Jekyll & Hyde 

What Jekyll & Hyde does serve up with excellence is the scenery-chomping feast of the dual title role.

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The dramatic possibilities of Robert Louis Stevenson's 1886 novella The Strange Case of Dr. Jekyll and Mr. Hyde have long been exploited. But a musical? The 1997 Broadway version, opening Pittsburgh CLO's 61st season, offers predictably pleasant if derivative tunes, punctuated by the odd tri- or semitone to portend Something Bad Coming. What Jekyll & Hyde does serve up with excellence, however, is the scenery-chomping feast of the dual title role, filled by Kevin Gray tying himself in admirable knots.

And there is such delectable scenery to chew, mostly portraying the seedy underbelly of late Victorian London. I especially appreciated the evocation of a seedy dockside, lovely with ships' masts, water and stars -- all juxtaposed with the lurking danger.

Director Robert Cuccioli handles the large cast and production deftly and energetically. After all, he originated the title role in the Broadway show (book and lyrics by Leslie Bricuse, music by Frank Wildhorn; originally conceived for the stage by Wildhorn and Steve Cuden in the late 1980s). 

Sharing the honors with Gray at the top of the cast is Elizabeth Stanley as the hapless hooker with a heart of gold. She's especially seductive in "Bring on the Men," a number channeling Der blaue Engel via Cabaret. Brynn O'Malley combines charm with a Wildean tongue as Jekyll's good-girl fiancée. Also fun to watch is the towering Tim Hartman as the prospective father-in-law, along with Martin Van Treuren and Suzanne Ishee, who both double up roles as pimp/prostitute and peer/peeress. (And which characters are the nastier?) There's also the versatile Jeff Howell as a variety of victims, villains and bystanders.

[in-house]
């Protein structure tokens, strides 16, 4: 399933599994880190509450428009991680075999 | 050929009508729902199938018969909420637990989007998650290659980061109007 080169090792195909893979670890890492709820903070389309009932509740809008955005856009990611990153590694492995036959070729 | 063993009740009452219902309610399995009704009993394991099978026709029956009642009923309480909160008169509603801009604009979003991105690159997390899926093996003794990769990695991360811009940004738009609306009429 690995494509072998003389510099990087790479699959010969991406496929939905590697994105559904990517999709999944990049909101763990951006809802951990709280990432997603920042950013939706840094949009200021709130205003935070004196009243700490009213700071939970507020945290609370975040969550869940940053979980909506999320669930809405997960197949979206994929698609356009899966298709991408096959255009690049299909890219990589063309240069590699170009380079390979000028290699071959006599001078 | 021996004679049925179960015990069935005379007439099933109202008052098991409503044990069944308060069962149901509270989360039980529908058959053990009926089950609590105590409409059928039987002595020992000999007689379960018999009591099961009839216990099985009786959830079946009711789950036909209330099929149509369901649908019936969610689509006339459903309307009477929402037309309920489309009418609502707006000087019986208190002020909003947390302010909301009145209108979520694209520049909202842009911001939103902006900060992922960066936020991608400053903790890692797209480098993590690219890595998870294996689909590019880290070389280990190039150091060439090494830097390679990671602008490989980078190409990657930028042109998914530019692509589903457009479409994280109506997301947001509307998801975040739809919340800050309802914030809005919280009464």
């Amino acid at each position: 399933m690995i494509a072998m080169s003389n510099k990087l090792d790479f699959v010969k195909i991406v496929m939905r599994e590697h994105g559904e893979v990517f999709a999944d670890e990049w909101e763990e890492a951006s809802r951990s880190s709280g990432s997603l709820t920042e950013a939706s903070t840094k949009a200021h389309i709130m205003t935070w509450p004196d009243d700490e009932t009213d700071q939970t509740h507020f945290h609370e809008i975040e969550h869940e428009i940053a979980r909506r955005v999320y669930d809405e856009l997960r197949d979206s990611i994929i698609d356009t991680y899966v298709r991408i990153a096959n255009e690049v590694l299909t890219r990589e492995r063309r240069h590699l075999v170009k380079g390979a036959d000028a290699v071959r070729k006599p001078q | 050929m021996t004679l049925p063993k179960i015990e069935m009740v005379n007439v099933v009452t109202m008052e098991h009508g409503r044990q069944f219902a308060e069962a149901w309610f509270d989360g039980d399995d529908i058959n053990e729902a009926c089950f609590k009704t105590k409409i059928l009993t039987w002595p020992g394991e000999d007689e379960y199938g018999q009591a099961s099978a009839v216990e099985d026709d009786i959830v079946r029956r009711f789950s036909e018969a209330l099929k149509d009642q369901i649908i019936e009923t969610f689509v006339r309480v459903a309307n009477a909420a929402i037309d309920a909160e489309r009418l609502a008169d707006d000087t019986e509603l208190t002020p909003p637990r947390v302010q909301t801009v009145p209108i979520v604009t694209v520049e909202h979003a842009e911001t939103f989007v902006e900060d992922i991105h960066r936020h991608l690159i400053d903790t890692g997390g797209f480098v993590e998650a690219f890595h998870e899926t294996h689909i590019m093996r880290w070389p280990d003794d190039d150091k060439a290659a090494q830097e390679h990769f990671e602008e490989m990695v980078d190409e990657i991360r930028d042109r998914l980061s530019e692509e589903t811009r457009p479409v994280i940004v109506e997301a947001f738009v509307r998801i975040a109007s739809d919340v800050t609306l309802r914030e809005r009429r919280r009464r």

Not surprisingly, given the CLO's decades of superb production values, J&K is a treat for the eyes -- notably the self-assembling laboratory set. Kudos to the team of James Noone, scene designer; John R. Edkins, technical supervisor; John McLain, lighting; Lori Berger, associate producing director; Karen Meek, stage manager; and Sean West, production manager.

Now that his work resides in the public domain, Stevenson is not credited in the CLO's Jekyll & Hyde, but we know the story: good, evil, befuddlement, skullduggery, innocence threatened, murder. Good family fun.

Jekyll & Hyde continues through Sun., June 26. Pittsburgh CLO at the Benedum Center, 719 Liberty Ave., Downtown. 412-456-6666 or www.pittsburghclo.org




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